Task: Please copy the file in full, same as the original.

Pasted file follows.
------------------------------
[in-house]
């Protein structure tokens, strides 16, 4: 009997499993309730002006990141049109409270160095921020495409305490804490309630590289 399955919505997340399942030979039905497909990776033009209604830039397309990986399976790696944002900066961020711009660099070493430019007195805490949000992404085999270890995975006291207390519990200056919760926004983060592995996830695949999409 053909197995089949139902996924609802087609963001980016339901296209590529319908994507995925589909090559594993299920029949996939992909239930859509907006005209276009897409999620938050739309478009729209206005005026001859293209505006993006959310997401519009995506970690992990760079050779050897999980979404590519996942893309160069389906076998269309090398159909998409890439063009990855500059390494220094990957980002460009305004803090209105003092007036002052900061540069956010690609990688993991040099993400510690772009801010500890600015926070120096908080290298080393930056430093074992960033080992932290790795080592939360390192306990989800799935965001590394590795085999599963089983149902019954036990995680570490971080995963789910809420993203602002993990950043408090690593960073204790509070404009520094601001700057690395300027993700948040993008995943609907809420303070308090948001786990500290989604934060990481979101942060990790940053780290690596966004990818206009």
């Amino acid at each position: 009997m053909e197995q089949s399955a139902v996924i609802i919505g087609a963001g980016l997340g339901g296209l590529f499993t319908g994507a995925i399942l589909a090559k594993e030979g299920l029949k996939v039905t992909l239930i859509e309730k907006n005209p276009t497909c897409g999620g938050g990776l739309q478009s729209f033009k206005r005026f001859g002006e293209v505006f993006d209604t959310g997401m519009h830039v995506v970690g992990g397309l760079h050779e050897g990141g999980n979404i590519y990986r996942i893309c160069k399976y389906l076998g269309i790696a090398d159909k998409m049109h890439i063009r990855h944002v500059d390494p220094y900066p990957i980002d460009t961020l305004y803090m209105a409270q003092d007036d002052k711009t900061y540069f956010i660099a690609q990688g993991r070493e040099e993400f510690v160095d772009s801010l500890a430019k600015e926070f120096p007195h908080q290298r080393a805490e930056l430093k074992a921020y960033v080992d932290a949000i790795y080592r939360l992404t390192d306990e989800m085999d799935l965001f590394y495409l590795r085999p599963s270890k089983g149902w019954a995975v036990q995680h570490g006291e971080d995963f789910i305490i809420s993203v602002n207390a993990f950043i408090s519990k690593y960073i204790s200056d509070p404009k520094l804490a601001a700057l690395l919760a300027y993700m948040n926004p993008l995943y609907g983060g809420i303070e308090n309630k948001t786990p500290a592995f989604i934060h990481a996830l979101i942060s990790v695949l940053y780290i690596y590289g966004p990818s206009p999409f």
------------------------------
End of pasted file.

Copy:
[in-house]
């Protein structure tokens, strides 16, 4: 009997499993309730002006990141049109409270160095921020495409305490804490309630590289 399955919505997340399942030979039905497909990776033009209604830039397309990986399976790696944002900066961020711009660099070493430019007195805490949000992404085999270890995975006291207390519990200056919760926004983060592995996830695949999409 053909197995089949139902996924609802087609963001980016339901296209590529319908994507995925589909090559594993299920029949996939992909239930859509907006005209276009897409999620938050739309478009729209206005005026001859293209505006993006959310997401519009995506970690992990760079050779050897999980979404590519996942893309160069389906076998269309090398159909998409890439063009990855500059390494220094990957980002460009305004803090209105003092007036002052900061540069956010690609990688993991040099993400510690772009801010500890600015926070120096908080290298080393930056430093074992960033080992932290790795080592939360390192306990989800799935965001590394590795085999599963089983149902019954036990995680570490971080995963789910809420993203602002993990950043408090690593960073204790509070404009520094601001700057690395300027993700948040993008995943609907809420303070308090948001786990500290989604934060990481979101942060990790940053780290690596966004990818206009």
């Amino acid at each position: 009997m053909e197995q089949s399955a139902v996924i609802i919505g087609a963001g980016l997340g339901g296209l590529f499993t319908g994507a995925i399942l589909a090559k594993e030979g299920l029949k996939v039905t992909l239930i859509e309730k907006n005209p276009t497909c897409g999620g938050g990776l739309q478009s729209f033009k206005r005026f001859g002006e293209v505006f993006d209604t959310g997401m519009h830039v995506v970690g992990g397309l760079h050779e050897g990141g999980n979404i590519y990986r996942i893309c160069k399976y389906l076998g269309i790696a090398d159909k998409m049109h890439i063009r990855h944002v500059d390494p220094y900066p990957i980002d460009t961020l305004y803090m209105a409270q003092d007036d002052k711009t900061y540069f956010i660099a690609q990688g993991r070493e040099e993400f510690v160095d772009s801010l500890a430019k600015e926070f120096p007195h908080q290298r080393a805490e930056l430093k074992a921020y960033v080992d932290a949000i790795y080592r939360l992404t390192d306990e989800m085999d799935l965001f590394y495409l590795r085999p599963s270890k089983g149902w019954a995975v036990q995680h570490g006291e971080d995963f789910i305490i809420s993203v602002n207390a993990f950043i408090s519990k690593y960073i204790s200056d509070p404009k520094l804490a601001a700057l690395l919760a300027y993700m948040n926004p993008l995943y609907g983060g809420i303070e308090n309630k948001t786990p500290a592995f989604i934060h990481a996830l979101i942060s990790v695949l940053y780290i690596y590289g966004p990818s206009p999409f």